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1959 Jaguar XK 150 S 3.8 FHC

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  • Built into a competition car by Brian Stevens of XK Motorsport
  • Raced at Le Mans, Spa-Francorchamps and Brands Hatch
  • Beautifully prepared and eligible for prestigious historic events
  • Supplied with valid FIA Historic Technical Passport
YEAR1959
MAKEJAGUAR
PRICE£65,000

VEHICLE DESCRIPTION

The Jaguar XK 150 is a versatile, competitive choice of historic racing car that’s eligible for a wide range of events, and this particular example was race-prepared in recent years with no expense spared. 

It was originally built in February 1959 as a standard right-hand-drive, 3.4-litre, XK 150 S Fixed-Head Coupé. As one of only 86 such cars to leave the famous Browns Lane factory, that makes it a very rare variant of the model.

Chassis number 824785DN was finished in Pearl Grey with a Red interior and sold new via Glovers in Harrogate. Registered 799 JDV, the XK next turns up being offered for sale in March 1990, by which time it was said to have had only two owners – the second of whom had bought it in 1960 or 1961. They had also rebuilt the car between 1969 and 1973.

Fast-forward to 2016 and the XK 150 was once again in need of restoration, and over the course of the next two years, it was built up into competition spec by renowned specialist Brian Stevens of XK Motorsport. The engine was uprated from 3.4 to 3.8 litres, the larger capacity having been added to the XK 150 range from late 1959 onwards. It runs on S-spec triple SU carburettors and drives through the standard Moss four-speed gearbox.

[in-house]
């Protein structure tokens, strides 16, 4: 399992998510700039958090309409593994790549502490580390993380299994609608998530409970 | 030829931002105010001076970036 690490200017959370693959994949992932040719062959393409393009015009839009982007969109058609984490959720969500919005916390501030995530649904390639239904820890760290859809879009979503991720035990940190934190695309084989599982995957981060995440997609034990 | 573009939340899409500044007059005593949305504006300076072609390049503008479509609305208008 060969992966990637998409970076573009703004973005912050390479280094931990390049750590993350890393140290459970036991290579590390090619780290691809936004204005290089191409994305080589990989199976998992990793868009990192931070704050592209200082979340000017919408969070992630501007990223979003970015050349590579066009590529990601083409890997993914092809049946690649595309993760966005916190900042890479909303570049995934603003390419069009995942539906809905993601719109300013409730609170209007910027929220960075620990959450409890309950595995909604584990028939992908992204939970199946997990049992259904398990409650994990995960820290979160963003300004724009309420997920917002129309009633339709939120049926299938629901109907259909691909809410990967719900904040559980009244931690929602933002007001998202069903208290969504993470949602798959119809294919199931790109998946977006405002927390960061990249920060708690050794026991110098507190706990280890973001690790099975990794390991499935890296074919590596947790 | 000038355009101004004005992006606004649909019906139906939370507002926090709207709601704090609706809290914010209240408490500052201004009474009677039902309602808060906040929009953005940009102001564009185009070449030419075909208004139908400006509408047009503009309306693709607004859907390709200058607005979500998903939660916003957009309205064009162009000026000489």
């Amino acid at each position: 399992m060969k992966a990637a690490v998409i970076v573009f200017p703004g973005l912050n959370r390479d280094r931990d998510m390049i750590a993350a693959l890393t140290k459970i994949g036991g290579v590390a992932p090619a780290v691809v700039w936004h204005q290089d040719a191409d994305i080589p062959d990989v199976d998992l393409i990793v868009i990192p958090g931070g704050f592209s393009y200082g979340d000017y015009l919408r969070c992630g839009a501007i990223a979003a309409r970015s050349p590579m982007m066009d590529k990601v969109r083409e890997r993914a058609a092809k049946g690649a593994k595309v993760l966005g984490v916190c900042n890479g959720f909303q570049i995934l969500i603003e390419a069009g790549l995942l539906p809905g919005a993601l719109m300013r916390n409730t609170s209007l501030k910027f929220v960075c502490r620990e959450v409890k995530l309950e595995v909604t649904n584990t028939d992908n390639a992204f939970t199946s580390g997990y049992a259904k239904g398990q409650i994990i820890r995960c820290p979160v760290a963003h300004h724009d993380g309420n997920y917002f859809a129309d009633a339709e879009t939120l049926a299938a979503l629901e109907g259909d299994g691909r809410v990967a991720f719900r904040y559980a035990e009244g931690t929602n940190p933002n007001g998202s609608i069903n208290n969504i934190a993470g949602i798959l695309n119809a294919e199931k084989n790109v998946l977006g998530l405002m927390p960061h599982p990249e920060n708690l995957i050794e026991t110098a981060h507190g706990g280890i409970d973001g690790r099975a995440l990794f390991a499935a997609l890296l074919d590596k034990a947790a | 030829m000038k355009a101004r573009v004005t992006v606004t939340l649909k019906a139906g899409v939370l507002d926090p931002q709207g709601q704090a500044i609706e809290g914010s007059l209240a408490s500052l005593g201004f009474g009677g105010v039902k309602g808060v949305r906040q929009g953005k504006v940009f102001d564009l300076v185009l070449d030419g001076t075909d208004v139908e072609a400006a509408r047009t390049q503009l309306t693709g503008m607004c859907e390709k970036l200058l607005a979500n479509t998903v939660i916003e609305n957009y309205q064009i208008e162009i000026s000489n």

Stevens had intended to use the completed XK 150 himself, but instead he decided to sell it in unraced condition. Through 2018 and 2019, it was campaigned by its new owner in the UK and on the continent, at venues such as Le Mans, Spa-Francorchamps, Brands Hatch and Snetterton. 

Now being offered for sale at the Classic Motor Hub, this superbly prepared and well-proven XK 150 features a Corbeau race seat, Lifeline extinguisher, bolt-in half roll cage and Dunlop Racing tyres. It also has an FIA Historic Technical Passport that’s valid until December 2028, and will offer its next owner a highly competitive and enjoyable entry into a variety of historic-racing series. 

MODEL HISTORY  

Introduced in 1957, the XK 150 was the last of the revered XK line that did so much to establish the Jaguar name around the world, and in many ways was a much more usable car than its 120 and 140 predecessors.

Its revised bodywork featured a straighter wing line, wider bonnet and shallower doors to give more room inside. There was also a one-piece windscreen, and the XK 150 pioneered the road use of the disc-brake system with which Jaguar had achieved so much competition success on the C-type and D-type.

It was offered in three body styles – the OTS (Roadster), the Drophead Coupé and the Fixed-Head Coupé. Beneath the bonnet was the 3.4-litre version of Jaguar’s twin-cam XK straight-six. This produced 190bhp in standard specification, but the SE model upped that to 210bhp. In top-of-the-range S specification, triple SU carburettors replaced the twin-carburettor set-up and – with a straight-port cylinder head and a compression ratio of 9:1 – helped to boost power to a claimed 250bhp.

When The Motor magazine tested an XK 150 3.4 S FHC, it recorded a top speed of 132mph, plus a 0-60mph time of 7.8 seconds. The Autocar, meanwhile, demonstrated the engine’s amazing flexibility by recording a 0-100mph time of 33.5 seconds using top gear alone. Such was its overall performance that the magazine stated: ‘After driving the 150 S for many miles, the driver realises that he is in a class apart from ordinary traffic.’

In 1959, Jaguar offered the option of a larger 3.8-litre straight-six, for which it claimed 265bhp in S specification – and it was this engine that would be carried over into the E-type when it replaced the XK 150 in 1961. 


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